At the age of sixteen, Masa was adopted by a much older sister. But eager to live an independent life, she soon left for Tokyo, where she first worked as a maid. Later she labored in an army munitions dump and arsenal, but the work had such a deleterious effect on her health that she left it and returned to her uncle's home in the country. At the age of twenty-six, she was introduced to a man from another old family in her native village. At the time, he was a barber. They married, but the husband proved to be a spendthrift and a wastrel. She submitted to him for years; but when it became clear that there was no hope of his reforming, she divorced him and moved back to Tokyo. In the tenth year of their marriage, this couple had had a daughter; but the child died of illness at the age of two.
In Tokyo, Masa married again, this time to the owner of an ice wholesale dealership. At the same time, she opened her own shop, where she did a thriving business in ice and baked sweet potatoes.
Constitutionally frail, after long years of hardship, she found herself suffering from a bad stomach, a weak heart, and uterine inflammation. Sometimes she hemorrhaged for as long as two months. The doctors announced that she probably did not have long to live. It was at about that time that I began giving her guidance. Convinced that she had been granted longer life because of the Buddha's grace, Masa Naganuma resolved to devote her whole self to the Buddha's Law.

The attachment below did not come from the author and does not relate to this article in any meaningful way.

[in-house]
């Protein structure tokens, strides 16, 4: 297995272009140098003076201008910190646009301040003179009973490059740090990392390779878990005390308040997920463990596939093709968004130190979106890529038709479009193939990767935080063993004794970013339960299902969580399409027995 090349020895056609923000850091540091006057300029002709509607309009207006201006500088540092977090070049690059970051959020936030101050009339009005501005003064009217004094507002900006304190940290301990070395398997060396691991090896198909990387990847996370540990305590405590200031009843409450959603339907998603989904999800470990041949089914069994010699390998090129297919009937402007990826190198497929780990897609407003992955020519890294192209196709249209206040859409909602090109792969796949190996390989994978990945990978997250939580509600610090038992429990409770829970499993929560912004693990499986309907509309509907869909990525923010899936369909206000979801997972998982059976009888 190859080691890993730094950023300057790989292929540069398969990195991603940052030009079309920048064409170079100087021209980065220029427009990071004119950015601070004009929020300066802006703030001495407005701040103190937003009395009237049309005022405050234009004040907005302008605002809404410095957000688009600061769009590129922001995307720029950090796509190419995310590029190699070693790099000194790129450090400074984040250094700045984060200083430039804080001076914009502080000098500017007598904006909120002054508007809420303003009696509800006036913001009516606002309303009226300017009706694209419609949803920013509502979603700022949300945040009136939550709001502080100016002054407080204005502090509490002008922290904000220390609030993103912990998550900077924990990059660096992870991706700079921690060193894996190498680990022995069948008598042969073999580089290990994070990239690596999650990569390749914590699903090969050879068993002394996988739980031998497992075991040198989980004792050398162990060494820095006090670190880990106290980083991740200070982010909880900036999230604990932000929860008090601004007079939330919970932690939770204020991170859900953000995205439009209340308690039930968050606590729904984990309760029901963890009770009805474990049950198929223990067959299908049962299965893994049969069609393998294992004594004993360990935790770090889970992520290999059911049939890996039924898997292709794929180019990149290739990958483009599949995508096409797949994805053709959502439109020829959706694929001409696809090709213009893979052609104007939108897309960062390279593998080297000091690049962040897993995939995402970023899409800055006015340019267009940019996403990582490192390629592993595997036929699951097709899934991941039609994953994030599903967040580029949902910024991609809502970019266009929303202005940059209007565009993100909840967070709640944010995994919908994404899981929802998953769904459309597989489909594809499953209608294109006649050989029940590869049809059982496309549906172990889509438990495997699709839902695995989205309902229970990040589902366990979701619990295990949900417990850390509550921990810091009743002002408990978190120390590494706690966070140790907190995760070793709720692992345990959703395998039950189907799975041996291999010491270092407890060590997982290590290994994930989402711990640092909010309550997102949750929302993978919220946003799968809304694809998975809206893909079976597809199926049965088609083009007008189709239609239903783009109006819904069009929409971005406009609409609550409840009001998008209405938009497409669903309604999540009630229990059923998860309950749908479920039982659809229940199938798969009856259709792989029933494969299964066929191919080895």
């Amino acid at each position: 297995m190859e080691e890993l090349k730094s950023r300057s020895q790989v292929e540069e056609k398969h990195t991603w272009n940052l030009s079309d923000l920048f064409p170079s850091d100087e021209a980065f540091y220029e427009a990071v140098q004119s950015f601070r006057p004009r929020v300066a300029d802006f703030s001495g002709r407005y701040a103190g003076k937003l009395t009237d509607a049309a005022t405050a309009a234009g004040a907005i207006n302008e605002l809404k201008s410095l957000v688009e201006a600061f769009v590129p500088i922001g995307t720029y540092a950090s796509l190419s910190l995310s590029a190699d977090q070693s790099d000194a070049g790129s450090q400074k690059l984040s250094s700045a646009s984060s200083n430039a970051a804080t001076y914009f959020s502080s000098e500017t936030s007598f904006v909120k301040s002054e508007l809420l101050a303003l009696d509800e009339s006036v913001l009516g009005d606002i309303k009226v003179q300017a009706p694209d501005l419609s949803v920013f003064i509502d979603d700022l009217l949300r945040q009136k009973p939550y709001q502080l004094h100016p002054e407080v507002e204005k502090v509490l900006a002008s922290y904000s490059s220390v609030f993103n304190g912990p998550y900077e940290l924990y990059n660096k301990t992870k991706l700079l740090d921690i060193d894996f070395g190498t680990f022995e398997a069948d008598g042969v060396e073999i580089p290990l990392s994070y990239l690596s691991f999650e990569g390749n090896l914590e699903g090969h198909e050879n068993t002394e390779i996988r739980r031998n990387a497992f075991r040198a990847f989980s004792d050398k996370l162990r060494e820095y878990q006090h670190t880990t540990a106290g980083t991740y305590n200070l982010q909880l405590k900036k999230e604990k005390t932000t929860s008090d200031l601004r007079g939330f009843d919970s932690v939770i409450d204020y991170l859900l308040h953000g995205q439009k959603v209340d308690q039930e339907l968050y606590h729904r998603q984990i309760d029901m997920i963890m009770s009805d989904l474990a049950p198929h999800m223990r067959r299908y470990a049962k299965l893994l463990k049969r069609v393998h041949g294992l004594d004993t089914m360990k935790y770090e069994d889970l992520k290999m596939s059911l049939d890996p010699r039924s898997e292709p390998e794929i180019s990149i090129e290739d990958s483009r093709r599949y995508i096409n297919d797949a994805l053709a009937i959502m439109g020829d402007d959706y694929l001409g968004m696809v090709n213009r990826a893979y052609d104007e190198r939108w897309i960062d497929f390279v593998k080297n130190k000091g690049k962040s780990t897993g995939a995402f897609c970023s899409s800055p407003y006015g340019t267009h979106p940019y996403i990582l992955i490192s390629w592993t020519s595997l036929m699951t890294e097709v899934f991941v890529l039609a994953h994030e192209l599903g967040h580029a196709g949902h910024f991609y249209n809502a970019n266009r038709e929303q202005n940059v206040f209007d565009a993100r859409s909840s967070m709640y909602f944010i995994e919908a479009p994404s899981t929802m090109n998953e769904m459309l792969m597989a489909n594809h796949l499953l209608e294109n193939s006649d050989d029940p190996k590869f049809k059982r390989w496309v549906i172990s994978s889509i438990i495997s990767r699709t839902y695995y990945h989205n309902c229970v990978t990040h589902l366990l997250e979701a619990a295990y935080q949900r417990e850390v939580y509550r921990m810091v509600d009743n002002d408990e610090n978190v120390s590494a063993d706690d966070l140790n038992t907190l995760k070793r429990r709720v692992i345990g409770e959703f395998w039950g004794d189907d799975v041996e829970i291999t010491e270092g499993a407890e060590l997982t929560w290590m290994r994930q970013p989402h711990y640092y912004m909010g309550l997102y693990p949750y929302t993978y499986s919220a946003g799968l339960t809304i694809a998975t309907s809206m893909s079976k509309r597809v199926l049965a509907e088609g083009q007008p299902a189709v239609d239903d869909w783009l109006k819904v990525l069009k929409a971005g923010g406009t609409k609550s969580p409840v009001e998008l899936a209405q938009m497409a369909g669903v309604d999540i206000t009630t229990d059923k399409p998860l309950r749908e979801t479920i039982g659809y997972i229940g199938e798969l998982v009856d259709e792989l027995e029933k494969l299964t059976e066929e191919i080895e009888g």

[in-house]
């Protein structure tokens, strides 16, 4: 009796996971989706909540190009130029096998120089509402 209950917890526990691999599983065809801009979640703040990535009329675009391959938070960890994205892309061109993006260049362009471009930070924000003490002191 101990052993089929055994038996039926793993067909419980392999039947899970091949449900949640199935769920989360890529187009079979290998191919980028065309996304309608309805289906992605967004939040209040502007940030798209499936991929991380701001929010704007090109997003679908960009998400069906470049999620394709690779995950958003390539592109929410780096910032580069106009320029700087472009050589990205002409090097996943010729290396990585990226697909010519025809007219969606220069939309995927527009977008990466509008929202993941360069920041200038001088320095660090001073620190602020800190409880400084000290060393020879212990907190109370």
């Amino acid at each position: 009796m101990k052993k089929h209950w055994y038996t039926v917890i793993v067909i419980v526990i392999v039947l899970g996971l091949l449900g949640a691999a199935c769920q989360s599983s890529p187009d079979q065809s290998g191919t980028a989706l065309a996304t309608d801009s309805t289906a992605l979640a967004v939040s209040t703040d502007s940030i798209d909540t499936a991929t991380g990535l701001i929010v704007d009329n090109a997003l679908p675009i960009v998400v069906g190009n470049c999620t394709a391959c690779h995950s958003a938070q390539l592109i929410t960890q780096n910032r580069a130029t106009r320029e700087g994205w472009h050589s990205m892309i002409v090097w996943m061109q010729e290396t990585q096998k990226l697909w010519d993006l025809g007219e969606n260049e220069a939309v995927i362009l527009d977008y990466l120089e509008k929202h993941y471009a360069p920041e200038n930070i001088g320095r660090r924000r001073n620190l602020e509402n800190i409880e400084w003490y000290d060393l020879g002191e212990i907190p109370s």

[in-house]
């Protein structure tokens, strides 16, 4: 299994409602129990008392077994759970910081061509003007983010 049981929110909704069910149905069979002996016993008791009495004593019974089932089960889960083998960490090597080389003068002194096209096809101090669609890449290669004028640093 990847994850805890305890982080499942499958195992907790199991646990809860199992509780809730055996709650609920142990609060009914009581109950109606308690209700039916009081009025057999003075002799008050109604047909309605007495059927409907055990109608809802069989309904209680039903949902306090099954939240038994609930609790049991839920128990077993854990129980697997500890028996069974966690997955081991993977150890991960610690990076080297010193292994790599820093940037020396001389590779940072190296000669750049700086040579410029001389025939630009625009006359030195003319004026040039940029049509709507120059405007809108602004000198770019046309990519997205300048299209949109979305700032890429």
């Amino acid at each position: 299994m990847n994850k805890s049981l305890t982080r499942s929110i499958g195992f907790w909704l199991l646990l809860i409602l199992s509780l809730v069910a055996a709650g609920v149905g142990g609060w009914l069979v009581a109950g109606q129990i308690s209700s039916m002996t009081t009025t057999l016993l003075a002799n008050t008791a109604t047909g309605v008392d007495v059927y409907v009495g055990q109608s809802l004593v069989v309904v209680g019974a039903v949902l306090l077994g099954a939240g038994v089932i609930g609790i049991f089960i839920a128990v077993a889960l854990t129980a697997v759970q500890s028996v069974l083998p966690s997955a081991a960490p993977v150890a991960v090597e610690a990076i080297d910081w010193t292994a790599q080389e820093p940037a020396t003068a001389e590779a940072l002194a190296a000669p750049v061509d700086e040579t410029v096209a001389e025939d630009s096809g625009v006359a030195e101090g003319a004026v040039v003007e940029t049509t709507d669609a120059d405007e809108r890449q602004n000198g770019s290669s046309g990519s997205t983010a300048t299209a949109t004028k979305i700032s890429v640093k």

Her second husband was incapable of keeping pace with her religious life. Immediately before the end of World War II, they were divorced. He later married a member of Rissho Kosei-kai, and he and his wife became students of Myoko Sensei.
When we founded the organization, she and I continued to operate our businesses. This meant that our work loads were murderously heavy. Of course, we had a director and vice-director general above us, but the major responsibility was ours. At the time I was in my thirties, and she was already well over forty.